There’s no quick relief for Greenport residents in North Ferry’s pending request for rate increases. But SUV drivers would see a surcharge dropped from their ticket fees, general manager Bridge Hunt told the Village Board Tuesday night.
“We really don’t want to go up in our prices,” Mr. Hunt said at the public hearing called to give villagers a chance to comment on proposed rate hikes pending before the Suffolk County Legislature. A “dramatic” increase in operating costs coupled with a decline in ferry users has resulted in the company’s having to borrow $250,000 this year and a projected $500,000 next year, he said.
The ferry company’s cost of transporting a vehicle across the bay has risen from $6.01 to $7.16, Mr. Hunt said. If passed, the proposal before the legislature would result in a rise from $9 to $10 for a one-way driver and vehicle and from $13 to $15 for a round-trip fare. Those who purchase books of coupons would see a 50 cent increase on a one-way trip and a 40 cent increase on a round-trip, Mr. Hunt said. Five-day resident commuter passes for Shelter Island residents would cost $26, up from $22.
The number of Shelter Island residents receiving discount fares has increased, while the number of regular customers has declined, Mr. Hunt said.
As for the rollback on the SUV surcharge, the ferry official said the surcharge was “well-intentioned” and meant to hit drivers of larger vehicles, but the 20-foot length cutoff resulted in all SUV drivers paying the extra cost. The cutoff will be changed to 22 feet, Mr. Hunt said.
An impassioned plea from Greenport Trustee Chris Kempner to give villagers the same rates Shelter Island residents enjoy didn’t fall on deaf ears, but it’s not part of the package currently pending before the county Legislature, Mr. Hunt said.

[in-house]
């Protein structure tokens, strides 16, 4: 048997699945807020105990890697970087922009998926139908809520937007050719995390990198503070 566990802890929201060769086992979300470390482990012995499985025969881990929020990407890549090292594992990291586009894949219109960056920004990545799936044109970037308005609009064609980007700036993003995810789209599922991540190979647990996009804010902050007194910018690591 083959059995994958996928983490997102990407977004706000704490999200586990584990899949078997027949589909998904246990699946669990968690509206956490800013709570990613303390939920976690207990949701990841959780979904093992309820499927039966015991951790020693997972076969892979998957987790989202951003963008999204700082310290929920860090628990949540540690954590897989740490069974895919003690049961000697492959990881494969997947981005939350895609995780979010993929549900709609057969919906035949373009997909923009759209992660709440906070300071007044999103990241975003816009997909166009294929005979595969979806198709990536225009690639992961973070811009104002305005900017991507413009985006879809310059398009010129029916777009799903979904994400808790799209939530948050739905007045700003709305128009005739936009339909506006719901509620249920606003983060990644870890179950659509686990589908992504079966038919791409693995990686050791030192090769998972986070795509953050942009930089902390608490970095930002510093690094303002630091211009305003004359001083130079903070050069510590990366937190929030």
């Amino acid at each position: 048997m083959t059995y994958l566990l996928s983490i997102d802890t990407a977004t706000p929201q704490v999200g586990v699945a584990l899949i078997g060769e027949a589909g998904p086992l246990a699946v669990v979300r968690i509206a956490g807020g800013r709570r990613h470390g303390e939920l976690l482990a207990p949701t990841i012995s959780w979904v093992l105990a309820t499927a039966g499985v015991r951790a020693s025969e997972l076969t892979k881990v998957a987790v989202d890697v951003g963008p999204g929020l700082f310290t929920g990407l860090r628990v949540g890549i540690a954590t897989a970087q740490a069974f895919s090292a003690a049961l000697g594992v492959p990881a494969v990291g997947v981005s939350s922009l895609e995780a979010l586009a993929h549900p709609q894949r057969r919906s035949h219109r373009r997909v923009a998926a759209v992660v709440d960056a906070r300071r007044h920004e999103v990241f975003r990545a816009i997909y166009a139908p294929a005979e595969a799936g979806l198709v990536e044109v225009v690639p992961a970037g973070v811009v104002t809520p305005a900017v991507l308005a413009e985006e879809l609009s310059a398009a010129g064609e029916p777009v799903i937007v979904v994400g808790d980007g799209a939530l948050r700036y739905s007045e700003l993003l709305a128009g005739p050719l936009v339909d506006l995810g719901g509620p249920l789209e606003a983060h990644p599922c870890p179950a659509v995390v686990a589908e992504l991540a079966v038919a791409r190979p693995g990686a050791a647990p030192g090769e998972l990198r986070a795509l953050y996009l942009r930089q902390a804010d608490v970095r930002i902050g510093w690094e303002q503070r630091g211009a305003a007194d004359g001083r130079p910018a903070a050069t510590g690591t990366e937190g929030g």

The problem was establishing a cutoff point that wouldn’t result in having to lower rates for all North Fork residents, he said.
Pointing to the lower economic demographic among village residents, Ms. Kempner said because there aren’t many jobs in the village, many residents have to travel to the South Fork for work. They have to pay the full ticket price while the village is subsidizing the ferry company by maintaining local roads used by ferry traffic. Once drivers cut off state Route 25, they’re on village streets, Ms. Kempner said. Because there’s a clear line between state-supported roads and village-maintained streets, all villagers should be entitled to lower rates, she said.
It’s something Mr. Hunt promised to consider in the future but said it was too late to factor into the current proposal. North Ferry will offer reduced cost tickets to those who live in Greenport but work for Shelter Island businesses, he said.
Calling the ferry a “great attribute,” Ms. Kempner said the village subsidizes the service by providing parking and maintaining village streets used by ferry-bound traffic.
“No subsidy is provided by county, state or federal sources to improve these roads,” Ms. Kempner said. Taxes Greenport residents pay maintain the local roads, she said. Lower rates for Shelter Island residents are subsidized by “the casual traveler and commercial truck traffic,” according to a Suffolk County Budget Review Office report the trustee cited. Greenporters are treated as “casual travelers,” she said.
“In effect, village residents are subsidizing twice, through higher rates and through infrastructure improvements,” Ms. Kempner said. With approximately 2,000 village residents who would be eligible for the discount, she said there would be a limited impact on ferry revenues.
“Greenport per capita income is under $32,000, while Shelter Island is roughly 37 percent higher at $43,402,” Ms. Kempner said.
Mayor Nyce said he had made similar arguments in a letter he sent to county Legislators.
“Conceptually, I agree with you,” Mr. Hunt said. But it’s not something that will affect the current proposal, he said.
In response to a question from Trustee Mary Bess Phillips about providing more traffic relief on residential streets in Greenport affected by ferry traffic, Mr. Hunt promised better signage and said the company has already taken more responsibility for the area around the ferry loading area. He said the ferry company would look to do more about controlling traffic flow. North Ferry is cooperating with discussions between the village and the Metropolitan Transit Authority on ways to improve the traffic hub at the southern end of Third Street, Mr. Hunt said.
For those who do buy commuter books of ferry tickets that are generally sold in blocks of 10, Mr. Hunt said he’s willing to sell half books to those who are cash-strapped if they notify him.
The Suffolk County Legislature’s Budget Review Office has recommended the rate increase. County Legislator Ed Romaine has scheduled a hearing in Riverhead on the rate increase for Tuesday, Aug. 16.